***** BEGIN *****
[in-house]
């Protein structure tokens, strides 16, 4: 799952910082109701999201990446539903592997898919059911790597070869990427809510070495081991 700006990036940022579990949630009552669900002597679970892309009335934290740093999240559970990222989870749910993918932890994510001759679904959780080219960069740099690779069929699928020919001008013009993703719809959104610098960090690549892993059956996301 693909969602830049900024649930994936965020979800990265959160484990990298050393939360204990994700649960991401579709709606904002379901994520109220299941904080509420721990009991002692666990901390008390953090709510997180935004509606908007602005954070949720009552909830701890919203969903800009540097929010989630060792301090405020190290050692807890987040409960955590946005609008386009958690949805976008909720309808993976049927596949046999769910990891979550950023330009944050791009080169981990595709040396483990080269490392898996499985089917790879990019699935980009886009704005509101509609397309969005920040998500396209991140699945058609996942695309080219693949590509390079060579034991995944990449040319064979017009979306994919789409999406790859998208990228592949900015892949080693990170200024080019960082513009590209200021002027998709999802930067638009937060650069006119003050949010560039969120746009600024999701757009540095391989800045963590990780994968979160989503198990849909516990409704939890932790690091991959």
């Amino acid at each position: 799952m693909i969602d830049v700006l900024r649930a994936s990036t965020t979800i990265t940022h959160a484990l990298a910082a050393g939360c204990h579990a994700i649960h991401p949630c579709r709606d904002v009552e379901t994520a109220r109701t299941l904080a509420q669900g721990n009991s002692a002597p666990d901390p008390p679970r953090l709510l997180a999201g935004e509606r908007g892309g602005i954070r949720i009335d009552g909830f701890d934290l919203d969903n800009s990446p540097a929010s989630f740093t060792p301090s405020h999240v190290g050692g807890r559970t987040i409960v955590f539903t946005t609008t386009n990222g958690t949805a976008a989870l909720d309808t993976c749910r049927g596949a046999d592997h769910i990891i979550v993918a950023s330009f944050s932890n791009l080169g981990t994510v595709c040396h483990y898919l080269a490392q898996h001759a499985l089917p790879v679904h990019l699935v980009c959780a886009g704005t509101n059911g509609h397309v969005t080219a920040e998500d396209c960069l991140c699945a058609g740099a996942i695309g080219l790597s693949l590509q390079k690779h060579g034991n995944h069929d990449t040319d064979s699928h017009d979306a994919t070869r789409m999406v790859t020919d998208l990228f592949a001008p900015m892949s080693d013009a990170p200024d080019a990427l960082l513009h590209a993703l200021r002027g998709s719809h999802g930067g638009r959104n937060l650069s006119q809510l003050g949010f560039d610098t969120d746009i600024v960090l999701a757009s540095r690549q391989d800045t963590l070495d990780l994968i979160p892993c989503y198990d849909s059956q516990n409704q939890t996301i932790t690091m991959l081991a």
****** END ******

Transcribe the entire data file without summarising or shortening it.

[in-house]
């Protein structure tokens, strides 16, 4: 799952910082109701999201990446539903592997898919059911790597070869990427809510070495081991 700006990036940022579990949630009552669900002597679970892309009335934290740093999240559970990222989870749910993918932890994510001759679904959780080219960069740099690779069929699928020919001008013009993703719809959104610098960090690549892993059956996301 693909969602830049900024649930994936965020979800990265959160484990990298050393939360204990994700649960991401579709709606904002379901994520109220299941904080509420721990009991002692666990901390008390953090709510997180935004509606908007602005954070949720009552909830701890919203969903800009540097929010989630060792301090405020190290050692807890987040409960955590946005609008386009958690949805976008909720309808993976049927596949046999769910990891979550950023330009944050791009080169981990595709040396483990080269490392898996499985089917790879990019699935980009886009704005509101509609397309969005920040998500396209991140699945058609996942695309080219693949590509390079060579034991995944990449040319064979017009979306994919789409999406790859998208990228592949900015892949080693990170200024080019960082513009590209200021002027998709999802930067638009937060650069006119003050949010560039969120746009600024999701757009540095391989800045963590990780994968979160989503198990849909516990409704939890932790690091991959």
């Amino acid at each position: 799952m693909i969602d830049v700006l900024r649930a994936s990036t965020t979800i990265t940022h959160a484990l990298a910082a050393g939360c204990h579990a994700i649960h991401p949630c579709r709606d904002v009552e379901t994520a109220r109701t299941l904080a509420q669900g721990n009991s002692a002597p666990d901390p008390p679970r953090l709510l997180a999201g935004e509606r908007g892309g602005i954070r949720i009335d009552g909830f701890d934290l919203d969903n800009s990446p540097a929010s989630f740093t060792p301090s405020h999240v190290g050692g807890r559970t987040i409960v955590f539903t946005t609008t386009n990222g958690t949805a976008a989870l909720d309808t993976c749910r049927g596949a046999d592997h769910i990891i979550v993918a950023s330009f944050s932890n791009l080169g981990t994510v595709c040396h483990y898919l080269a490392q898996h001759a499985l089917p790879v679904h990019l699935v980009c959780a886009g704005t509101n059911g509609h397309v969005t080219a920040e998500d396209c960069l991140c699945a058609g740099a996942i695309g080219l790597s693949l590509q390079k690779h060579g034991n995944h069929d990449t040319d064979s699928h017009d979306a994919t070869r789409m999406v790859t020919d998208l990228f592949a001008p900015m892949s080693d013009a990170p200024d080019a990427l960082l513009h590209a993703l200021r002027g998709s719809h999802g930067g638009r959104n937060l650069s006119q809510l003050g949010f560039d610098t969120d746009i600024v960090l999701a757009s540095r690549q391989d800045t963590l070495d990780l994968i979160p892993c989503y198990d849909s059956q516990n409704q939890t996301i932790t690091m991959l081991a």